The events from the last few weeks at Standing Rock have been nothing short of historic. Police in riot gear and military style equipment moving water protectors from their camp. Hundreds of people getting arrested. Water protectors barricading the road, throwing up their hands peacefully (in a haunting nod to Black Lives Matter) chanting: “hands up, don’t shoot!” And all of it at our fingertips through tweets, live streams, and the 24-hour news cycle.
We have seen this before. Indigenous people protecting their ancestral and sacred territories against extractive “development” projects. Lack of protection and little legal recourse. Disproportionate violence against protestors. Perseverance. Months of resistance. Those in opposition fearing arrest…or worse. In the Americas, actually, all around the world, we have seen this before. And we continue to see it because this global system values profit above all.
In the early 1990s Occidental Petroleum (Oxy), a California oil company, entered U’wa peoples’ existing and ancestral territories to explore for oil. Over 16 million dollars and many seismic studies later, Oxy concluded that this new oilfield has oil. A lot of oil. The U’wa responded: if Oxy found oil once they started drilling, the U’wa would commit mass ritual suicide by throwing themselves off the “Cliff of Death.” With that warning, the U’wa began to fast, pray, and ask their gods to move the oil so that the company would not find it. This was not the first time the U’wa formed a suicide pact. Retreating from Spanish colonizers in the 16th century, understanding the consequences and impending destruction of their people, they committed to dying, rather than living under such oppression.
Fast-forward to 2016, North Dakota. In April, the Standing Rock Sioux Tribe launched an ongoing resistance camp near the proposed pipeline that would carry almost half a million of crude oil per day from production regions in North Dakota through South Dakota and Iowa to Illinois. The resistance camp was a place for community and prayer, much like when the U’wa gathered to fight oil exploitation that would likely destroy their ancestral and sacred land.
Around the same time, in March in Colombia, the U’wa Indigenous Guard set out to reestablish “territorial control” of several pieces of their ancestral and, in a series of non-violent actions. First, they occupied Mount Zizuma (El Cocuy), a sacred cultural and spiritual site. In July, they occupied the controversial Gibraltar gas plant, asking for its permanent closure. The U’wa were confronted with the threat of disproportionate retaliation when Colombia’s repressive anti-riot squad arrived on helicopters to break up the occupation.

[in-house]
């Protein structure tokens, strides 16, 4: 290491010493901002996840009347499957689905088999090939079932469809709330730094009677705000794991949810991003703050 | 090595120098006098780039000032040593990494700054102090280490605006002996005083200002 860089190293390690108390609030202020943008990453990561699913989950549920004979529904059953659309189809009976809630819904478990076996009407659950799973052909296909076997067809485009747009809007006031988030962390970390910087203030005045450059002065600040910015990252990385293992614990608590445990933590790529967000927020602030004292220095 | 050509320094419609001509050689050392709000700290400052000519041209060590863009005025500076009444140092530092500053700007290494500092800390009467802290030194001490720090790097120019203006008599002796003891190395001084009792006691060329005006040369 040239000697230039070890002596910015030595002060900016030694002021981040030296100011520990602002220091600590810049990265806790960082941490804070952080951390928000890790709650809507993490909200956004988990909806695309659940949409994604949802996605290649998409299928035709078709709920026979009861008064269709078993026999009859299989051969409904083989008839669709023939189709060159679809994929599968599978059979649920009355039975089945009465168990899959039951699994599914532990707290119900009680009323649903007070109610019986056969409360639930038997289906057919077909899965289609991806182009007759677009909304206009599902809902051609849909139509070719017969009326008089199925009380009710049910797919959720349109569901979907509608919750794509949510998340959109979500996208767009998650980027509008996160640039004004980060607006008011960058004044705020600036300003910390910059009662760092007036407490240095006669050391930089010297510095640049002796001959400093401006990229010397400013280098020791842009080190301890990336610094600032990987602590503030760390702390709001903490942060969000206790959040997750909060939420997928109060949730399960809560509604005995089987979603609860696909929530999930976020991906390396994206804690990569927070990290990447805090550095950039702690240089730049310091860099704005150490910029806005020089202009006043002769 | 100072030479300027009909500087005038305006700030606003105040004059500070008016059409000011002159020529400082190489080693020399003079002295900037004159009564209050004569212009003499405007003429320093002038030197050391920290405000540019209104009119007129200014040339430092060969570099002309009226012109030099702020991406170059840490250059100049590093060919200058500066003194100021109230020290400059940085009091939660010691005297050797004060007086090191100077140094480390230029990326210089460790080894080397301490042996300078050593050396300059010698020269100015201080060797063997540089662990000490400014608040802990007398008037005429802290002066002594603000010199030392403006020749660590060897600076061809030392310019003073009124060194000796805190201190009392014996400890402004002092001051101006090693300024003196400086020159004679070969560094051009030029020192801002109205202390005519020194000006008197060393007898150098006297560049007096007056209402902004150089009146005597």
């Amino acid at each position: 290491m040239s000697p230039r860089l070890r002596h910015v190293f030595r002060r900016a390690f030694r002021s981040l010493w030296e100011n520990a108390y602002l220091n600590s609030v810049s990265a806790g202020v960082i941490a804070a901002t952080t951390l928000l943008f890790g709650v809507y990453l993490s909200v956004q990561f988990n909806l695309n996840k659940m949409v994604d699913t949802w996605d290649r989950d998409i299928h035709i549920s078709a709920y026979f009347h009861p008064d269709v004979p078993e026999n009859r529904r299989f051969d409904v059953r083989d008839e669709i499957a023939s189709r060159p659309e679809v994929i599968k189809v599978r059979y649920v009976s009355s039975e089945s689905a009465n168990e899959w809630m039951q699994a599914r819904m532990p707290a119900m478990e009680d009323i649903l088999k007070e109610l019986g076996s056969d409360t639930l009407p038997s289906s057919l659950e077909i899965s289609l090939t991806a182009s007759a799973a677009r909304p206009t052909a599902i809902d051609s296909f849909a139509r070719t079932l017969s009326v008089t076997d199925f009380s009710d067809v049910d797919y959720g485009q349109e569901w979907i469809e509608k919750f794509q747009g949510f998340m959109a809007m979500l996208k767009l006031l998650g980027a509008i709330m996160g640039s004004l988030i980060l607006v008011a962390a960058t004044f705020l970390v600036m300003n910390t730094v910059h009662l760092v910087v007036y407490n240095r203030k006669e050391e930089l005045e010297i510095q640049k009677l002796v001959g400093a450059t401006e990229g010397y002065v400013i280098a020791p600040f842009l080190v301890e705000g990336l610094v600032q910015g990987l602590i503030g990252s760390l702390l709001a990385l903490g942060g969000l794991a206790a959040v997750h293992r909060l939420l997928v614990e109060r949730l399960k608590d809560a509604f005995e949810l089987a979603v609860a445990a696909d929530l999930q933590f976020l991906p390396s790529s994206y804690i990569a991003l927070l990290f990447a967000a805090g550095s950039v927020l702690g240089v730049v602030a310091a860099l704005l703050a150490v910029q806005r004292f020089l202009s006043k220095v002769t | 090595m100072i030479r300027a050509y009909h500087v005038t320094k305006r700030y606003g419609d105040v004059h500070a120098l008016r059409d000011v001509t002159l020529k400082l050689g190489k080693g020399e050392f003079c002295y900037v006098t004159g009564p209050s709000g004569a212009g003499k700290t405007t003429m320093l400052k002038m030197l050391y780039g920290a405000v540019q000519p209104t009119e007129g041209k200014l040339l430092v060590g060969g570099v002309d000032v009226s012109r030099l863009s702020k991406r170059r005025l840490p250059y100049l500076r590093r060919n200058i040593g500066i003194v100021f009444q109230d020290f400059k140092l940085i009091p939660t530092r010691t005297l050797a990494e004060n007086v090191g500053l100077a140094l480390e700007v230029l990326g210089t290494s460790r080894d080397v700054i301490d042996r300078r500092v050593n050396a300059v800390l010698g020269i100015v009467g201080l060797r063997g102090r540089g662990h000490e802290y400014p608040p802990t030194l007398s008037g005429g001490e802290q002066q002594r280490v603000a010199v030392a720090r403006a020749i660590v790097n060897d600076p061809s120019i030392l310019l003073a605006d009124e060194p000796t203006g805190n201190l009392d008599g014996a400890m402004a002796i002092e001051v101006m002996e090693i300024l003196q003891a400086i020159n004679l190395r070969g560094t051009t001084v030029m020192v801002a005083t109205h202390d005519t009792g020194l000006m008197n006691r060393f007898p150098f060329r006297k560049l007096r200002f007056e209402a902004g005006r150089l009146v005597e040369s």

We see the same thing in North Dakota. After the Dakota the Army Corps of Engineers approved the pipeline in July the ceremonies and prayers intensified, and the protestors occupied their ancestral land. The Sioux prayed for the snake’s heads to be cut off (the snakes being the pipelines). The Sioux, and hundred of international tribes and non-native peoples have been standing beside them in solidarity.
Some have called it the biggest tribal gathering since Little Big Horn in 1876, when Lakota, Cheyenne, and Arapaho natives gathered against the threat of the U.S. Army.
We know why they have come together in solidarity. Now, like then, the enemy is strong, he is deadly, and he knows no borders.
The pipeline is not a single isolated project. It is part of a larger global strategy, of a larger global system: jobs are promised along with “development.” Lies about economic benefits are replaced with unemployment, hunger, poverty, and environmental degradation.
The night before Columbus Day, a federal holiday named after the murderous colonizer of the “New World”, the U.S. Court of Appeals for D.C. denied the Sioux Tribe’s request for an order to block the construction. The ruling means that construction can continue. Hundreds of protectors, who were steadfast and unmoved by the legal outcome, stayed on site. Now, they are facing off with hundreds of police officers in riot gear.
The U’wa also continue steadfast and strong, as they have for generations. The U’wa see themselves as responsible for maintaining the balance between the earth (including oil, which they believe to be the blood of Mother Earth), water, mountains, and sky. They came to a variety of agreements with the Colombian government after the occupations. The Gibraltar gas plant, however, will remain open. A silver lining is that, the Inter-American Commission on Human Rights (IACHR) accepted the U’wa’s petition against Colombia for its failure to protect U’wa territory and respect U’wa norms that prohibit the exploitation of natural resources. We will stand with them as they make their case.
We also submitted a letter to Energy Transfer, Phillips66 and lender Wells Fargo cautioning them that they have a responsibility to protect human rights (as a matter of international law). The owners of DAPL should know that the world is watching them now and they too will be accountable to the communities and individuals they harm
These are steps in the right direction, but let’s be honest, why does it not seem like enough? Coming together in spirituality, occupation of ancestral territories, protest, legal strategies- the numerous avenues, all exhausted- yet the machine continues.
We must ask ourselves: is this the kind of world we want to live in? Where people’s land is stolen, sold, and destroyed over and over again? Indigenous peoples in North and South America, who have endured the wrath of the colonizers then, and continue to face the wrath of the same today, say no.
And we must say no with them.
In solidarity with the Sioux at Standing Rock, the U’wa in Colombia’s cloud forest, and the innumerable indigenous communities across the globe who have been fighting for centuries, and continue fighting today.
photo cc by A. Golden